For the sake of its basketball program, BYU needs to follow the leader and leave behind the second-rate West Coast Conference.
Based on several reports, West Coast Conference power Gonzaga has expressed a strong desire join the more-respected Mountain West Conference, possibly in time for next season. Without the dominant program that will play in its 20th consecutive NCAA tournament this week, the WCC would take a huge credibility hit and devolve into barely above the Big Sky.
“It’s real,” said BYU coach Dave Rose, addressing the possibility of Gonzaga’s departure earlier this week.
Two years ago, Gonzaga coach Mark Few called out much of the WCC for having programs that perennially have been awful. Since then, a few programs have hired name coaches but nothing else has changed.
This season, only one WCC team made the NCAA tournament. Saint Mary’s, which BYU beat in the conference tournament semifinals last week, has been ranked throughout the season but failed to get an at-large bid after again playing a weak non-conference schedule.
For the third consecutive season, BYU also missed out on the NCAA tournament. The Cougars are again regulated to the NIT, marking the longest NCAA dry spell in Rose’s 13 seasons as head coach.
Without the ability to play Gonzaga twice in the regular season and possibly once in the conference tournament, BYU would have no chance at an at-large NCAA bid if they were to remain in the WCC. In Rose’s career, the program has never won a conference tournament to earn accompanying automatic NCAA bid.
Speaking reporters this week, Rose noted BYU is “a national brand and it has real power to it.”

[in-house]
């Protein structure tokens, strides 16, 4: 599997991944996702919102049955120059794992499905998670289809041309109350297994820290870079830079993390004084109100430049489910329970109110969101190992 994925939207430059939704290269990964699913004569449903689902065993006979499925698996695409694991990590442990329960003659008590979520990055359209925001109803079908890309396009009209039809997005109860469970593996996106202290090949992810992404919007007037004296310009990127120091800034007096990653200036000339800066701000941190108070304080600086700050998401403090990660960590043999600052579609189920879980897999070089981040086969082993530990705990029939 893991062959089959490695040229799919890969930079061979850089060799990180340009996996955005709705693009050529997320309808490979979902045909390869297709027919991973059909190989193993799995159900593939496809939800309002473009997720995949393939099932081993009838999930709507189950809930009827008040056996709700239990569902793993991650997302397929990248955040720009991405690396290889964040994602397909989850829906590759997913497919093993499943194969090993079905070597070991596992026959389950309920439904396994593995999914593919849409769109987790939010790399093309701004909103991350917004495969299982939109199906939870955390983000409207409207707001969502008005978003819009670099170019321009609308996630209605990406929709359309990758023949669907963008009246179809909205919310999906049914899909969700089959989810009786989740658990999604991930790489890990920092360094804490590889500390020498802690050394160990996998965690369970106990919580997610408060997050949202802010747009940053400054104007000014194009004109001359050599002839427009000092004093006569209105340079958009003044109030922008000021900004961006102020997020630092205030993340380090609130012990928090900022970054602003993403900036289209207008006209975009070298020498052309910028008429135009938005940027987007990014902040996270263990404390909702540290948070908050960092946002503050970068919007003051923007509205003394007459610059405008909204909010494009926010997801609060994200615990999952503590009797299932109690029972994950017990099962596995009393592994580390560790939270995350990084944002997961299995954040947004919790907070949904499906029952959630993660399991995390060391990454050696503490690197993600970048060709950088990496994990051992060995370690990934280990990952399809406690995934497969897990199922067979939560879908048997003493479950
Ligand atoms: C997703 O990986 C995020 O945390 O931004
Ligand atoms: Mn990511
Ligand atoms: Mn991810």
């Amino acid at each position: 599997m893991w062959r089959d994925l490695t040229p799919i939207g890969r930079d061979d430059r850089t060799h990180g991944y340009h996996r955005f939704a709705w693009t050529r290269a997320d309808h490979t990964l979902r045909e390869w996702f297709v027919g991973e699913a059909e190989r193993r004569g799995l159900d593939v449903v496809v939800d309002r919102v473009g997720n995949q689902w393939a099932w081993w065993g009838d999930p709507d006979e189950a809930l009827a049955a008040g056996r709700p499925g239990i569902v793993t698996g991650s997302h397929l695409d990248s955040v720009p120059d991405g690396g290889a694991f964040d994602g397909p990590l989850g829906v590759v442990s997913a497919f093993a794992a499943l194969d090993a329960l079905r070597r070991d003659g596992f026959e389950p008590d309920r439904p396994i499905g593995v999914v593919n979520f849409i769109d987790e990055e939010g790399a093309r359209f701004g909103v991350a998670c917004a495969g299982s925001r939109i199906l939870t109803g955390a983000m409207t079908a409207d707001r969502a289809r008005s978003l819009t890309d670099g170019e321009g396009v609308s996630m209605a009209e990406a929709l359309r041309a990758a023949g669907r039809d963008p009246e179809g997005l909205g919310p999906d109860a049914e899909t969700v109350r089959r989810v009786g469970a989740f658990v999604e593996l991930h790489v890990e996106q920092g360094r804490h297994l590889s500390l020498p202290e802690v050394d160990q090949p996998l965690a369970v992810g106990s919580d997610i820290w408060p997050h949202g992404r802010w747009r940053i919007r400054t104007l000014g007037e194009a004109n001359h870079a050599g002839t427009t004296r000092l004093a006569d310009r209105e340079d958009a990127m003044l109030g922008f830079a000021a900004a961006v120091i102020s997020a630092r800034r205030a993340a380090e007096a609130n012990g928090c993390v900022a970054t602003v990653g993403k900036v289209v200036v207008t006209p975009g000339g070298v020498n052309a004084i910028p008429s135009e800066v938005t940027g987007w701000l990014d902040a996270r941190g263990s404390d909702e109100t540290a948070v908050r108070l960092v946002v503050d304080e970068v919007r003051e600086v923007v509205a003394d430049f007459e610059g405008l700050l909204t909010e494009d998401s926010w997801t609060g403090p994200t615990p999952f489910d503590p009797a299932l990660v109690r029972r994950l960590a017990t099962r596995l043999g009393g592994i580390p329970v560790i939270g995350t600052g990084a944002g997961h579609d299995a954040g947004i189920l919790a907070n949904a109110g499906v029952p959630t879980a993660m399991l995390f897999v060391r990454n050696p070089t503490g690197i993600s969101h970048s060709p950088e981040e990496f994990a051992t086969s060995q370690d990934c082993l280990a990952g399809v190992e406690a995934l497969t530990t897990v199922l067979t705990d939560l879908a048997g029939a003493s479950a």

“We’ll survive,” he said. “We’ll be fine. We’ll have to make adjustments, but we’ll be fine.”
BYU’s best adjustment is to tag-team with Gonzaga and join the MWC, where it resided for 12 years beginning when the league began play in 1999. The numbers prove BYU basketball has been much better in the MWC than in the WCC.
In seven WCC seasons, BYU has three NCAA tournament appearances. In Rose’s first season in the MWC, with the program coming off a nine-win season, BYU played in the NIT and then was in the NCAA tournament in for five consecutive seasons before the football team went independent and most sports were shuffled off to the WCC.
“The MWC doesn’t solve all your problems,” Rose said. “They would have been a one-bid league this year if they didn’t have an upset in the tournament. It’s not going to solve everything.”
The MWC may want BYU under certain conditions.
Mark Zeigler, the San Diego Union Tribune reporter who broke the initial story two weeks ago, thinks BYU would have to agree to have all sports – not only basketball – return to the MWC. With Gonzaga, which doesn’t play football, the conference would have 12 teams, the same number it has for football (Hawaii is in the MWC for football only).
Zeigler, in an interview with 97.5-FM and 1280-AM The Zone, doesn’t get the sense the MWC would take back BYU on special terms. He also believes Gonzaga would still come without the Cougars joining.
“Let’s be honest, when they parted ways in 2011 it wasn’t necessarily an amicable divorce,” Zeigler said. There was some bad blood there. There was some resentment. There were people in the Mountain West upset, that they felt like BYU was abandoning them.”
At this point, it appears BYU is content to remain an independent in football, preferring to play several Power 5 programs each season while having most of its home games broadcast on the ESPN networks. Financially, for the overall health of the entire athletic department, BYU likely would be better off to remain an independent in football.
But the football program also is in need of major repair, coming off its worst season in 50 years. As it is, schedule often includes several MWC opponents most seasons.
Without much hope of joining a Power 5 conference any time soon, BYU would be wise to seriously investigate going back to the MWC.